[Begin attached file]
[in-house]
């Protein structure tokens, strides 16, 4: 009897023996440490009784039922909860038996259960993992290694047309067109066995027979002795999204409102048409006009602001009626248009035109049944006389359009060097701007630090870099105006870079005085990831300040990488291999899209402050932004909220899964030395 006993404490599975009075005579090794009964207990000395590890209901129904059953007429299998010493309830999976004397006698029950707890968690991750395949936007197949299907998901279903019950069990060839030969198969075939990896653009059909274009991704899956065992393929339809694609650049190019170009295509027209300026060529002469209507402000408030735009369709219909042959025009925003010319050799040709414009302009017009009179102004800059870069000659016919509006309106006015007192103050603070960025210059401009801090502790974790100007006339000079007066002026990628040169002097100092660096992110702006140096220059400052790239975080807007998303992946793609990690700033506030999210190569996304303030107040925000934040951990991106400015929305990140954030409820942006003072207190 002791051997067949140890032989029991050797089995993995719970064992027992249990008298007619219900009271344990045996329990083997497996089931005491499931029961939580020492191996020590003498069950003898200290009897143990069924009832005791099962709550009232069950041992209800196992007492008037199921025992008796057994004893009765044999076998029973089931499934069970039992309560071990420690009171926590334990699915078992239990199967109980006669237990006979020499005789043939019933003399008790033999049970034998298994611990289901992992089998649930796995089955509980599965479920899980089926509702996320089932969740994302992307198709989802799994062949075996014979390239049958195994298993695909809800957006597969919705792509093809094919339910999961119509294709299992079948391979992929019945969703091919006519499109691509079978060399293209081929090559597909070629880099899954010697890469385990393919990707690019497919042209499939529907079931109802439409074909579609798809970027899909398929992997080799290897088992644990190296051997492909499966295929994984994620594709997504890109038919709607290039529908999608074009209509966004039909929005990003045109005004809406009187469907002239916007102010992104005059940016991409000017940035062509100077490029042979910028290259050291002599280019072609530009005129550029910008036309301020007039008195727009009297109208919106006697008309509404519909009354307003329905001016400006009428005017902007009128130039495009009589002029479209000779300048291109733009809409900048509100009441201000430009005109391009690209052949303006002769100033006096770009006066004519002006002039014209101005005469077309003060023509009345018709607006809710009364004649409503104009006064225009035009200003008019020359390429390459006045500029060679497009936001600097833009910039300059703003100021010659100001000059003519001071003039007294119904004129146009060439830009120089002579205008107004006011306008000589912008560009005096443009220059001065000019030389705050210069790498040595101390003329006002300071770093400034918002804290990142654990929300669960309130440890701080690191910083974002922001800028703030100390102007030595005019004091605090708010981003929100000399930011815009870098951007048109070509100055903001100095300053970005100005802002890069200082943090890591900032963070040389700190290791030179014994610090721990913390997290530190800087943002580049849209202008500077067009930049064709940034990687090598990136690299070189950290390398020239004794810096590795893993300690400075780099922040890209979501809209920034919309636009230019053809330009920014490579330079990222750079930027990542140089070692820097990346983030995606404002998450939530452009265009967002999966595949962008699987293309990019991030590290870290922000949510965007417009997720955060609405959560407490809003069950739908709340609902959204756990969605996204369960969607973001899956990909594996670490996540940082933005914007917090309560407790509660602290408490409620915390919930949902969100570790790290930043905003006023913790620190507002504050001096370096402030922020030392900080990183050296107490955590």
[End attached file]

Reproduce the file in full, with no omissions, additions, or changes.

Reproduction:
[in-house]
């Protein structure tokens, strides 16, 4: 009897023996440490009784039922909860038996259960993992290694047309067109066995027979002795999204409102048409006009602001009626248009035109049944006389359009060097701007630090870099105006870079005085990831300040990488291999899209402050932004909220899964030395 006993404490599975009075005579090794009964207990000395590890209901129904059953007429299998010493309830999976004397006698029950707890968690991750395949936007197949299907998901279903019950069990060839030969198969075939990896653009059909274009991704899956065992393929339809694609650049190019170009295509027209300026060529002469209507402000408030735009369709219909042959025009925003010319050799040709414009302009017009009179102004800059870069000659016919509006309106006015007192103050603070960025210059401009801090502790974790100007006339000079007066002026990628040169002097100092660096992110702006140096220059400052790239975080807007998303992946793609990690700033506030999210190569996304303030107040925000934040951990991106400015929305990140954030409820942006003072207190 002791051997067949140890032989029991050797089995993995719970064992027992249990008298007619219900009271344990045996329990083997497996089931005491499931029961939580020492191996020590003498069950003898200290009897143990069924009832005791099962709550009232069950041992209800196992007492008037199921025992008796057994004893009765044999076998029973089931499934069970039992309560071990420690009171926590334990699915078992239990199967109980006669237990006979020499005789043939019933003399008790033999049970034998298994611990289901992992089998649930796995089955509980599965479920899980089926509702996320089932969740994302992307198709989802799994062949075996014979390239049958195994298993695909809800957006597969919705792509093809094919339910999961119509294709299992079948391979992929019945969703091919006519499109691509079978060399293209081929090559597909070629880099899954010697890469385990393919990707690019497919042209499939529907079931109802439409074909579609798809970027899909398929992997080799290897088992644990190296051997492909499966295929994984994620594709997504890109038919709607290039529908999608074009209509966004039909929005990003045109005004809406009187469907002239916007102010992104005059940016991409000017940035062509100077490029042979910028290259050291002599280019072609530009005129550029910008036309301020007039008195727009009297109208919106006697008309509404519909009354307003329905001016400006009428005017902007009128130039495009009589002029479209000779300048291109733009809409900048509100009441201000430009005109391009690209052949303006002769100033006096770009006066004519002006002039014209101005005469077309003060023509009345018709607006809710009364004649409503104009006064225009035009200003008019020359390429390459006045500029060679497009936001600097833009910039300059703003100021010659100001000059003519001071003039007294119904004129146009060439830009120089002579205008107004006011306008000589912008560009005096443009220059001065000019030389705050210069790498040595101390003329006002300071770093400034918002804290990142654990929300669960309130440890701080690191910083974002922001800028703030100390102007030595005019004091605090708010981003929100000399930011815009870098951007048109070509100055903001100095300053970005100005802002890069200082943090890591900032963070040389700190290791030179014994610090721990913390997290530190800087943002580049849209202008500077067009930049064709940034990687090598990136690299070189950290390398020239004794810096590795893993300690400075780099922040890209979501809209920034919309636009230019053809330009920014490579330079990222750079930027990542140089070692820097990346983030995606404002998450939530452009265009967002999966595949962008699987293309990019991030590290870290922000949510965007417009997720955060609405959560407490809003069950739908709340609902959204756990969605996204369960969607973001899956990909594996670490996540940082933005914007917090309560407790509660602290408490409620915390919930949902969100570790790290930043905003006023913790620190507002504050001096370096402030922020030392900080990183050296107490955590």